Despite warnings, Trump unlikely to oppose Syrian-Russian offensive in Idlib
In a surprise move given his cosiness with the Kremlin leader, US President Donald Trump tweeted that Russia and Syria are “bombing the hell out of Idlib province in Syria and indiscriminately killing many innocent civilians.”
Trump then asked rhetorically of those countries: “What will it get you? STOP.”
Trump later said “bad things are happening” in Idlib. He may have been reacting to reports about the bombing of hospitals in Idlib and the flow of refugees out of the province after attacks on civilians.
Although Trump is not known to be interested in the domestic situation of other countries, he is said to be moved by visuals. Pictures or videos of suffering children have made a particular impression on him, as when he saw footage of young victims of a chemical weapons attack in Syria in 2017, for which he ordered missile strikes on a Syrian air base.
Nonetheless, there is every reason to believe Trump will not respond militarily to an offensive in Idlib unless the Syrian regime uses chemical weapons there. That seems to be a red line for Trump and he reacted briefly but militarily in 2017 and 2018 when such weapons were used.
He likes to be seen as the “anti-Obama” and has highlighted the fact that former US President Barack Obama did not enforce his own red line in 2012 when chemical weapons were used in Syria.
Trump’s reasons for staying away militarily from the Idlib crisis are many and both Russian President Vladimir Putin and Syrian President Bashar Assad seem to understand his reticence.
Trump campaigned in 2016 against the United States getting involved in the Syrian civil war and accused his opponent, Hillary Clinton, of being “trigger happy” by advocating a safe-haven zone in part of Syria that would be enforced by the US military. Getting militarily involved in Idlib sounds too much like Clinton’s position and thus something to avoid.
Trump also has been keen to draw down US troops in eastern Syria now that the Islamic State (ISIS) is territoriality defeated, even over the advice of the Pentagon, which has warned that many ISIS fighters escaped during the final months of the anti-ISIS campaign. Indeed, differences over Syria policy seems to have been the chief reason James Mattis resigned as US secretary of defence in 2018.
After much back and forth, Trump settled on keeping about 400 US troops in eastern Syria but he does not want those troops to move into Idlib where they could come under fire and then force his hand to send additional troops to protect the force.
In other words, he sees Idlib as a potential quagmire and does not want to step in the quicksand.
Given the proximity of forces in that province — either in observation posts or on the ground — the potential for a US-Russian clash would loom large. Although Putin would likely not want a confrontation either, from Trump’s perspective it is better to stay away.
In addition, the province is reported to be governed in many areas by the terrorist group Hayat Tahrir al-Sham (HTS), which, while no match for the US military, could inflict many casualties on US personnel.
Although both Syria and Russia are opposed to the HTS and justify their military campaign as one of clearing the area of terrorists, the potential for a shooting war getting out of control, especially in a relatively small area, probably weighs on Trump’s mind.
Putin and Assad may believe there are elements in the US government that would not mind Idlib being “cleared of terrorists.” Former US envoy to the anti-ISIS coalition Brett McGurk stated last September that Idlib province is the “largest al-Qaeda safe haven since 9/11.”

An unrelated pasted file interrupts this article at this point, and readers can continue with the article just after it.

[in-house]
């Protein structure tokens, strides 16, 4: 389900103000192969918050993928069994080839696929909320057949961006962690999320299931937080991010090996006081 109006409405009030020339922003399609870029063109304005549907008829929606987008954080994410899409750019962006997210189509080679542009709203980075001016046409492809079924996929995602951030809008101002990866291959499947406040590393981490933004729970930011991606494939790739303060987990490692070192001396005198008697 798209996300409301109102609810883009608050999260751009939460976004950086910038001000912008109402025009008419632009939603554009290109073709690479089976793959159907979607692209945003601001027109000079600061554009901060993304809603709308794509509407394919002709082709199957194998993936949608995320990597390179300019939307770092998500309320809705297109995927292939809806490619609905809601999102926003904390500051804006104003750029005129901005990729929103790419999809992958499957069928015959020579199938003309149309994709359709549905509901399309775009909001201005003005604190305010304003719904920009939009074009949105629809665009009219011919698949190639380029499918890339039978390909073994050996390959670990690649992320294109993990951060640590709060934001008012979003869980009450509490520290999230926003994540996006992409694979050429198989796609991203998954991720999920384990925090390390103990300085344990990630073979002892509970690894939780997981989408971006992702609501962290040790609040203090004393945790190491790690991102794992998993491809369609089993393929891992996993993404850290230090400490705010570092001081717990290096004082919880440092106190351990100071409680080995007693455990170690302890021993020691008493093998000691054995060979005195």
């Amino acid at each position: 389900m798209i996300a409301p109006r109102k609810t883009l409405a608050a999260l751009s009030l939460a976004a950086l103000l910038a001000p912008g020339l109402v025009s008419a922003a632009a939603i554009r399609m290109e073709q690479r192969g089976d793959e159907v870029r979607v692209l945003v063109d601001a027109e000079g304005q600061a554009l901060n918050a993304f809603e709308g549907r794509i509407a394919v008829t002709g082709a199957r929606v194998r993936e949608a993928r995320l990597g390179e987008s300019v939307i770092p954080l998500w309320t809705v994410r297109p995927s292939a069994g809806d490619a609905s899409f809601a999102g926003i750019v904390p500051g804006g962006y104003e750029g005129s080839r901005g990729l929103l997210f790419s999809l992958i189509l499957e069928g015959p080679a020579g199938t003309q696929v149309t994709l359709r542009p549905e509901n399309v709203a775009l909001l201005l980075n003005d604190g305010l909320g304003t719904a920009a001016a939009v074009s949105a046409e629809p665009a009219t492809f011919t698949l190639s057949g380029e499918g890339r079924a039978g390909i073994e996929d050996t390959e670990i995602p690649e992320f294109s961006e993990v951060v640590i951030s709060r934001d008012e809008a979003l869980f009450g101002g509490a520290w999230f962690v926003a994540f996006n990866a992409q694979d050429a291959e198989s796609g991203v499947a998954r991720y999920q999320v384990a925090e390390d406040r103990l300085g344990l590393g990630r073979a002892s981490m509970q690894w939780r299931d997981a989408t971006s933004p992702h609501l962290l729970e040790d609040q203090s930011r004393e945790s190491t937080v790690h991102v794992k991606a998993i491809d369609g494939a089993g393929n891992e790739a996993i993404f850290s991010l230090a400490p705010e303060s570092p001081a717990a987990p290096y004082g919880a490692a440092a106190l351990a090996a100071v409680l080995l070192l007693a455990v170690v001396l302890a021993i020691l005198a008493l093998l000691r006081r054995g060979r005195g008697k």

Although McGurk has since resigned over differences with Trump over Syria policy, his thinking may not be an isolated one in US policy circles. Indeed, in May, Michael Mulroy, deputy assistant secretary of defence for the Middle East, stated that Idlib was “essentially the largest collection of al-Qaeda affiliates in the world.”
Outside of fomenting a humanitarian crisis, a potential drawback of the Russian-Syrian offensive in Idlib is that HTS fighters would disperse to other countries, making the counterterrorism effort to monitor and apprehend them much more difficult.
Some reports suggest that HTS is acting more as an organised crime syndicate in Idlib — for example, extorting lorry drivers — than a transnational terrorist group. Nonetheless, having the Syrians and Russians take on HTS may relieve the United States and other Western powers from taking on that job down the road.
For these reasons, Putin and Assad may calculate that despite harsh words from Trump, who may be influenced by national security adviser John Bolton (an anti-Russian hawk), at the end of the day, the US president is not going to do much to oppose their offensive.
Still, with some 3 million people in Idlib (many of them having fled there from other parts of Syria), a humanitarian crisis under Trump’s watch could redound against him. In late May, the “NewsHour” programme on the Public Broadcasting Service aired a segment of a Syrian child in Idlib saying though a translator: “We are pleading with Mr Trump, please stop the criminals from bombing our villages and to protect the Syrian people, the defenceless civilians.”
While Trump previously stated: “I stopped the slaughter of perhaps three million people’ [in Idlib] and “nobody talks about that,” he is clearly nervous about Idlib turning into a political problem for him.
Hence, Trump’s message to Putin (perhaps to be conveyed through diplomatic channels) going forward might be: in the campaign to retake Idlib for the Syrian government and to go after HTS, the Russian and Syrian military forces should desist from attacking civilians. Whether that works is another matter altogether. His public tweet has not.